Geeking Ain't Easy #1: "The Con"
To say that I'm conflicted would be something of an understatement. If professional and college sports have taught me anything it's that tradition often trumps sound logic and reasoning. The annual trip (more like a bus ride) to New York Comic-Con was something I've looked forward to ever since that tumultuous inaugural outing in 2006. However, as we approach the 10th iteration of the convention, I'm having something of a change of heart.
For those of you who may not recall that first year, the organizers of NYCC underestimated the sheer geek power within the Tri-State area and beyond. The show floor was minuscule in comparison to later years, as the space was shared with other events. I don't remember the exact number of attendees--there were something around 33,000 according to an article on IGN. Had a friend at the time not forgot to pick me up from my home in NJ--which prompted me to take my own trip and meet him waiting on line--I would have never made it in. Attendance was massive, with many people getting turned away due to crowding.
NYCC 2006 was a hot mess, being my first ever comic book convention. I was ill-prepared for the crowds and I spent most of my money at the over-priced food court. Years later I'd learn to pack my own provisions and rely on the questionable street meat vendors off-grounds. Most of the items I procured were free comics and giveaways.
With each subsequent year I found more to love (and hate) about New York Comic-Con. I've met some amazing celebrities like my music idol Claudio Sanchez of Coheed And Cambria, my sister and I saved Stan Lee from tripping over electronic equipment in 2008 and I've even had my share of bizarre run-ins, which I talked about in a recent guest appearance on Comical Podcast. I could be all night describing my love of the convention and watching it grow with each year. I don't go on expensive, elaborate vacations and I don't travel nearly as much as I should, but NYCC was my yearly allowance to just geek out without judgement. For three whole days (or four in later years), I would bask in the glow of nerdiness. However, as the say goes, "what comes up, must come down."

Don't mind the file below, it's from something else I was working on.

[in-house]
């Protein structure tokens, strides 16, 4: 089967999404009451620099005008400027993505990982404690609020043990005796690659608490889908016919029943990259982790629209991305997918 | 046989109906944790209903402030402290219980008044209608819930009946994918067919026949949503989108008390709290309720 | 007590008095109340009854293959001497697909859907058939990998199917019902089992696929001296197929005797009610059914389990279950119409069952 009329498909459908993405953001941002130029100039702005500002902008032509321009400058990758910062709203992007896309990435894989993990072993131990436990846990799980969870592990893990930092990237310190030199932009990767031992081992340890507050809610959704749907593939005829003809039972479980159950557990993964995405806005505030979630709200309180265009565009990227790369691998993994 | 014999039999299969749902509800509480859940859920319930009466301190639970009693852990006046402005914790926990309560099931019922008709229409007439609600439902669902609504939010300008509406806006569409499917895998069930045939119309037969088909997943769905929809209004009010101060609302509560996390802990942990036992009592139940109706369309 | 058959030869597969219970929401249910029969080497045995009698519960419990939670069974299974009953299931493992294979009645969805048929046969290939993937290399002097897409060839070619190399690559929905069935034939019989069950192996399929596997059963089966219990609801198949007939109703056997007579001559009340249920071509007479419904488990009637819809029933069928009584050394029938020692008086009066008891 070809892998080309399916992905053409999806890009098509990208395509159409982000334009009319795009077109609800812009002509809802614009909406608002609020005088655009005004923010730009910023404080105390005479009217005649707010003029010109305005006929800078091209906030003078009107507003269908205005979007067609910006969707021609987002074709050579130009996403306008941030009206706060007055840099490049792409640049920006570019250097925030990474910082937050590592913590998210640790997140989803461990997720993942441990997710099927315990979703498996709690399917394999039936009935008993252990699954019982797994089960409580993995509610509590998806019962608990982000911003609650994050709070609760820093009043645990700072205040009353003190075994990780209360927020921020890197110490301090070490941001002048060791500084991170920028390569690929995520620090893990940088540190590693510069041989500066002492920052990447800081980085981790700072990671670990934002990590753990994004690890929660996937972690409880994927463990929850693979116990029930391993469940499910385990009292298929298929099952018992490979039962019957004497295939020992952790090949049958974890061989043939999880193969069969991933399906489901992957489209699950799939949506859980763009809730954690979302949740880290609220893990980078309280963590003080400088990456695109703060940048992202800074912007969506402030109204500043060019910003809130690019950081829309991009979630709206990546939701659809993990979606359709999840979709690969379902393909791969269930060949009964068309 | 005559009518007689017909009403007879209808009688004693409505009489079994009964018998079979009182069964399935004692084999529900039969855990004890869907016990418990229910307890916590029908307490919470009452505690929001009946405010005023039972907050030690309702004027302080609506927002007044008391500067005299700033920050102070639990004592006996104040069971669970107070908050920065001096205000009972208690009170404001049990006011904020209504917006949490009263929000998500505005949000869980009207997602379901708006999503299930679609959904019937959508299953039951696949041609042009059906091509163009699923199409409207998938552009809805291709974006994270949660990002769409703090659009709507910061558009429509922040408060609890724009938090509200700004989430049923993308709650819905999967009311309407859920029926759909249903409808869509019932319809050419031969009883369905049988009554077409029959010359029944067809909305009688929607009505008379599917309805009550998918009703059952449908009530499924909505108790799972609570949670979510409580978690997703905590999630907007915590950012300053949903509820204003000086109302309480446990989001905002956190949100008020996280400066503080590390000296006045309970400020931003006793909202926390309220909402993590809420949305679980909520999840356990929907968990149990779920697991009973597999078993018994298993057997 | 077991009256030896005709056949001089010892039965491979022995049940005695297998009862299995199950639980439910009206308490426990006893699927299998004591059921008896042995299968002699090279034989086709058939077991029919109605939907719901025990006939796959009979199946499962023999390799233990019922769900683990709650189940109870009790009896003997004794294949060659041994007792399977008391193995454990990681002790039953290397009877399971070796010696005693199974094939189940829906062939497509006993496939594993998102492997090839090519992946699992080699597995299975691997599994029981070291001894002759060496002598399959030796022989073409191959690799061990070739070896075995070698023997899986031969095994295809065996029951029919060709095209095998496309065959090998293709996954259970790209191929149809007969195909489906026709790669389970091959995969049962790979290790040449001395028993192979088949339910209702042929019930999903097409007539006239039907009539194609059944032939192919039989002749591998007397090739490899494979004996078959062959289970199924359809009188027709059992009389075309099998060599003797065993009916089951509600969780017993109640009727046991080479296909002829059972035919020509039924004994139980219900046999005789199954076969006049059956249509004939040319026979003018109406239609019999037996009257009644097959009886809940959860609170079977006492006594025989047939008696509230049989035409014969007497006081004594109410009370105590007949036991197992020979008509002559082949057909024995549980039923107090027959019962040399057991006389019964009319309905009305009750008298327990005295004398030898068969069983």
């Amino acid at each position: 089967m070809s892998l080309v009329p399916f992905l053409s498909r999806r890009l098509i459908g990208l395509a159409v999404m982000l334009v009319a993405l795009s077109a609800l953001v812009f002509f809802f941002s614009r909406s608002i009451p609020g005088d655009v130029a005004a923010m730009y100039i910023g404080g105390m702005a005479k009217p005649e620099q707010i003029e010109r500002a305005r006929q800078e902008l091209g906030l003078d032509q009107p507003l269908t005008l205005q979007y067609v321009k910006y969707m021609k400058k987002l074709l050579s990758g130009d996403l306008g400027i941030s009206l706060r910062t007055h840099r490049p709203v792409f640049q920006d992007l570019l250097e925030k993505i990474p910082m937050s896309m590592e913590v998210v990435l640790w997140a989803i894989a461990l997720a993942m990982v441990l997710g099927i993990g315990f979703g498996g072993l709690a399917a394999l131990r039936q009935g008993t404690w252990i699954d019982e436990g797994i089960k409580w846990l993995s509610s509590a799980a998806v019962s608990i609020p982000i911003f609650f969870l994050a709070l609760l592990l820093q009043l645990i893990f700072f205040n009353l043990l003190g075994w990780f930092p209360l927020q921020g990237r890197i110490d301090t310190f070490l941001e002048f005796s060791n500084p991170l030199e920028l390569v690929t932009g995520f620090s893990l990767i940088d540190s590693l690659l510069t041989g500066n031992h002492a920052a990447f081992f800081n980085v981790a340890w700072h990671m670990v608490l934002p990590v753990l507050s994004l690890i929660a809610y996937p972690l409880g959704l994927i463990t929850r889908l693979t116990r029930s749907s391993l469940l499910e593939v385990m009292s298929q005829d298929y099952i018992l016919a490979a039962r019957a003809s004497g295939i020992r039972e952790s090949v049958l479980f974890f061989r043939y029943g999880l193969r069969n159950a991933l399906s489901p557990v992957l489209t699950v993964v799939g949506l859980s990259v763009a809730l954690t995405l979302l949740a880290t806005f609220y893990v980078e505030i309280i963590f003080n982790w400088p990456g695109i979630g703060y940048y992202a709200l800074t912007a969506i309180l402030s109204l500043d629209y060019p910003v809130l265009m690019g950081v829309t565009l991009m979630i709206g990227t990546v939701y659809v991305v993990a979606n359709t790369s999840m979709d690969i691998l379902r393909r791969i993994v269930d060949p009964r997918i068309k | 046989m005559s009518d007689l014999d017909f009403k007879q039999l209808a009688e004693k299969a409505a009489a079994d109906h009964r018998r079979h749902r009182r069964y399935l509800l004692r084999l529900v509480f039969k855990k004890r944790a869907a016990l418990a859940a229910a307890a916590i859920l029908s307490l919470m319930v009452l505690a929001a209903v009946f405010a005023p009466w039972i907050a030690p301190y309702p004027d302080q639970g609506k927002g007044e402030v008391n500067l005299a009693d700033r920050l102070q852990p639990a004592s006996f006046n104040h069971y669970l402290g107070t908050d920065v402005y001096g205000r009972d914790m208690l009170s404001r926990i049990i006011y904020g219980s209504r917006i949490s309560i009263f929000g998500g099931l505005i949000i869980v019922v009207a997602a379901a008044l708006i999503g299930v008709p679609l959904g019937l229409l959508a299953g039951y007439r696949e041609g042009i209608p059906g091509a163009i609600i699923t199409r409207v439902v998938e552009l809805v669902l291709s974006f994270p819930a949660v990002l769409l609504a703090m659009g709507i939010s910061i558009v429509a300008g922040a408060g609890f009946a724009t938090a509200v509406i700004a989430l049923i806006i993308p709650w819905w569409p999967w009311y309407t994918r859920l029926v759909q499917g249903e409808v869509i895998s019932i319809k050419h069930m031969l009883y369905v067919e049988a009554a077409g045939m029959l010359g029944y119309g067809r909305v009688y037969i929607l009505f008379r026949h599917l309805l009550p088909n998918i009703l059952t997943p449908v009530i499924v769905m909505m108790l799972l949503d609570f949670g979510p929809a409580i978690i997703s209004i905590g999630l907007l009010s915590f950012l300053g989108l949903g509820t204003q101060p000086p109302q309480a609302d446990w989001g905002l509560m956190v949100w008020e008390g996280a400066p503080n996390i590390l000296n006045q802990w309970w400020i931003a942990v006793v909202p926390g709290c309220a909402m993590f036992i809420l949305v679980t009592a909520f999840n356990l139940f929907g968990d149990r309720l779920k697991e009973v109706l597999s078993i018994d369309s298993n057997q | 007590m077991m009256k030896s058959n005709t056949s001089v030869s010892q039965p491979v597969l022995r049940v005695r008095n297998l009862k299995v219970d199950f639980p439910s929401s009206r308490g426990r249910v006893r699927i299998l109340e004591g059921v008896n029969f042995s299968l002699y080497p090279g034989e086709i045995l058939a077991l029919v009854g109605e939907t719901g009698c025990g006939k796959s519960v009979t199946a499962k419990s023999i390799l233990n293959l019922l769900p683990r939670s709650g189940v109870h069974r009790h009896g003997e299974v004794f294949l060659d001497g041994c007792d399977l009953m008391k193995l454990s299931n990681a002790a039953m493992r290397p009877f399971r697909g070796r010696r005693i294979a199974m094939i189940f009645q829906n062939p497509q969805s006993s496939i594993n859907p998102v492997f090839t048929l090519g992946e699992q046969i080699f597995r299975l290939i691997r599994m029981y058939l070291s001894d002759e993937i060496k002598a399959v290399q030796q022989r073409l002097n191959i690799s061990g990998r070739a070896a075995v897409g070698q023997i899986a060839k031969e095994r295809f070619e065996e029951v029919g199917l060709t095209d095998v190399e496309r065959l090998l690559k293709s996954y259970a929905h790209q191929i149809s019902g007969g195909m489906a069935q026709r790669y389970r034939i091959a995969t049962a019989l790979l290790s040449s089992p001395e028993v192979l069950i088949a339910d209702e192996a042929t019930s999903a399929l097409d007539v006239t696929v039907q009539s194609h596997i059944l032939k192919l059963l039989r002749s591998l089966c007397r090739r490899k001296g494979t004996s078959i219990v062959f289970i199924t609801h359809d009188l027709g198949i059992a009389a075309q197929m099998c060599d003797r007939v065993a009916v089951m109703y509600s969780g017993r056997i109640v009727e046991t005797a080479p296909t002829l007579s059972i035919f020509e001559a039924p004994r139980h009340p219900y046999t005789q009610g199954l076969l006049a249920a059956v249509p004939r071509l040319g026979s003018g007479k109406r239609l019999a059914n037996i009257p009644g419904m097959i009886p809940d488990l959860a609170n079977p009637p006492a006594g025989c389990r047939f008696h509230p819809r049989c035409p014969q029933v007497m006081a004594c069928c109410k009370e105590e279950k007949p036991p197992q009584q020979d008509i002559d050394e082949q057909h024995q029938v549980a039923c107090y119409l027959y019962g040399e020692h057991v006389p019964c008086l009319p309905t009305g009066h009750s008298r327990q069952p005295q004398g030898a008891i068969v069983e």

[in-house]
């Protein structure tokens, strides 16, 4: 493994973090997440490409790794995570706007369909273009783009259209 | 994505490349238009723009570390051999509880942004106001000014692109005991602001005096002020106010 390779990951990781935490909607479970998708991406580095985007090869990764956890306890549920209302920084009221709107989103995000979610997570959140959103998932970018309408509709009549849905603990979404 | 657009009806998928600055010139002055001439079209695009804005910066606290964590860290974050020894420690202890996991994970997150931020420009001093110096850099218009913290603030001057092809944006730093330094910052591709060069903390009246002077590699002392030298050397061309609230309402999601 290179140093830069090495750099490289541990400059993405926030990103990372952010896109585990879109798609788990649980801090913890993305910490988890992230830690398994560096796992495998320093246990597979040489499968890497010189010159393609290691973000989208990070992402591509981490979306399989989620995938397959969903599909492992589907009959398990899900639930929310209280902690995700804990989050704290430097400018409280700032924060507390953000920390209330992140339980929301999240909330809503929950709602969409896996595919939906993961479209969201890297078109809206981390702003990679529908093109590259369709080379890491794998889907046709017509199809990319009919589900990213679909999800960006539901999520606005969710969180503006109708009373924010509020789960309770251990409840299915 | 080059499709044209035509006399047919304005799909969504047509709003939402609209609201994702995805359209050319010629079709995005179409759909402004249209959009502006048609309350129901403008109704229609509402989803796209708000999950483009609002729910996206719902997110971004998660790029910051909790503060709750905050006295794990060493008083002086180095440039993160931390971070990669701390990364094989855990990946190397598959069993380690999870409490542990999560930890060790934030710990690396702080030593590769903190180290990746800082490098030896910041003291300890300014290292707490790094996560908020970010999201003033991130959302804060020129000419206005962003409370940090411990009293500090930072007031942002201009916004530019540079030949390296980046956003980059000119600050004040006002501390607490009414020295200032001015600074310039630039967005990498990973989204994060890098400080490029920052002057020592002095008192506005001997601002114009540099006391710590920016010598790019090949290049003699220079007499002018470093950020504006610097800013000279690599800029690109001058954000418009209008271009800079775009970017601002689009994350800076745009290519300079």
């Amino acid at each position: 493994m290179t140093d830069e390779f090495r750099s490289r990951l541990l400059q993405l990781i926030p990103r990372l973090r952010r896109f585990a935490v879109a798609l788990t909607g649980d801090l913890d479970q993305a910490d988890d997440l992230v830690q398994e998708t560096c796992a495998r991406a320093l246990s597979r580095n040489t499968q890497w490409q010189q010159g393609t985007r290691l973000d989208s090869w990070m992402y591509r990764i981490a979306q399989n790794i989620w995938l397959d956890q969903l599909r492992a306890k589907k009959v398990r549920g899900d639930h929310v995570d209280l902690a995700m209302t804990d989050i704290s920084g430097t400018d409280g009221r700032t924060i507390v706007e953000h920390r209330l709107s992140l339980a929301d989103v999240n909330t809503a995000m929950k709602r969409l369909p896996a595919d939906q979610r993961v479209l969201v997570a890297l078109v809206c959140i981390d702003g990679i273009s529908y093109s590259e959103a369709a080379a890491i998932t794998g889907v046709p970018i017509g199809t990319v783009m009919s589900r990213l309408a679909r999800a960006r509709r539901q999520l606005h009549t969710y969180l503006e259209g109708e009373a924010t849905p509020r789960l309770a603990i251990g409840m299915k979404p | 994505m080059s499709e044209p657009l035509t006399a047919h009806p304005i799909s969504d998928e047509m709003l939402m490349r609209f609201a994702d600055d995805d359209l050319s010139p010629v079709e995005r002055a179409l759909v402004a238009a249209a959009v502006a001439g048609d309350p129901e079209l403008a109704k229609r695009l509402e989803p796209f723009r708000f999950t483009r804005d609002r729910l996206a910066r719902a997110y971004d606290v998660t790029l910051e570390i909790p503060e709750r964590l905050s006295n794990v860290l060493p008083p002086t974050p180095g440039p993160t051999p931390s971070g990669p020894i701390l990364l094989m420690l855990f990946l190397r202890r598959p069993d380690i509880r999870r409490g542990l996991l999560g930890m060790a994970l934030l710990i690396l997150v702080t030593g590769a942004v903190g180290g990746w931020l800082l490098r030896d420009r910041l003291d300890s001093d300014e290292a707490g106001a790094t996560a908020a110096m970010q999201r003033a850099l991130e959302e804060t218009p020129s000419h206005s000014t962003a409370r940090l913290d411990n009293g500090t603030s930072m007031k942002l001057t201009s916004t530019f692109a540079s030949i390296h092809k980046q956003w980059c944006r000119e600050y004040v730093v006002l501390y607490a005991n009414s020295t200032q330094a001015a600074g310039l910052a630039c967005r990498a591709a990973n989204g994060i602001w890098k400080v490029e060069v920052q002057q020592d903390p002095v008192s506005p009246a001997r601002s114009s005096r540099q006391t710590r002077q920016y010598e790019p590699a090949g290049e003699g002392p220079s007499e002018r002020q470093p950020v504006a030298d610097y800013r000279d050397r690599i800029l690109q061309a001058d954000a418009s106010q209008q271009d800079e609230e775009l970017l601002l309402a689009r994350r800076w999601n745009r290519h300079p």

The past 2-3 years of NYCC have been a lot of fun, but as the spectacle grows more into the east coast equivalent of San Diego Comic-Con I find myself not having nearly as much fun. At first I blamed long lines, ticket prices and the influx of celebrity that have graced the Jacob Javits Center. I soon realized that while the convention had changed, so did I. I spent the first few years as a plucky fan just happy to be in the same room with Kevin Smith or buying a bunch of comics I'd never read. Later on I'd become something of a champion of the small press booth. At the risk of sounding like a snob, I got bored of the eyesores which were Marvel and DC's booths. I had more fun engaging with the men and women at the other end of the hall who put together their comics by hand in their cramped living rooms. I found them less jaded by the entire process.
Since I began podcasting in 2013, NYCC became something else entirely. The days of being a regular attendee were over. I mean, sure, I still had a normal attendee badge (I don't have the juice for press passes to that show!) but my mentality was different. I didn't want to be just another consumer. I wanted to network. I wanted to mingle. I wanted to get into the minds of the people who created the books that may potentially change my life. It took me 10 years, but I've also discovered that there's a world of conventions out there. They're not all as expansive at NYCC, but my work with Adrian Has Issues has given me so many amazing opportunities to meet new people and visit new places.
I love NYCC, as it was my first ever exposure to the convention scene. However, the possibility of not being able attending this year's show doesn't sting as much as it once did. Granted I say that now, but watch me get depressed just as opening night approaches.
Geek on, my brothers and sisters!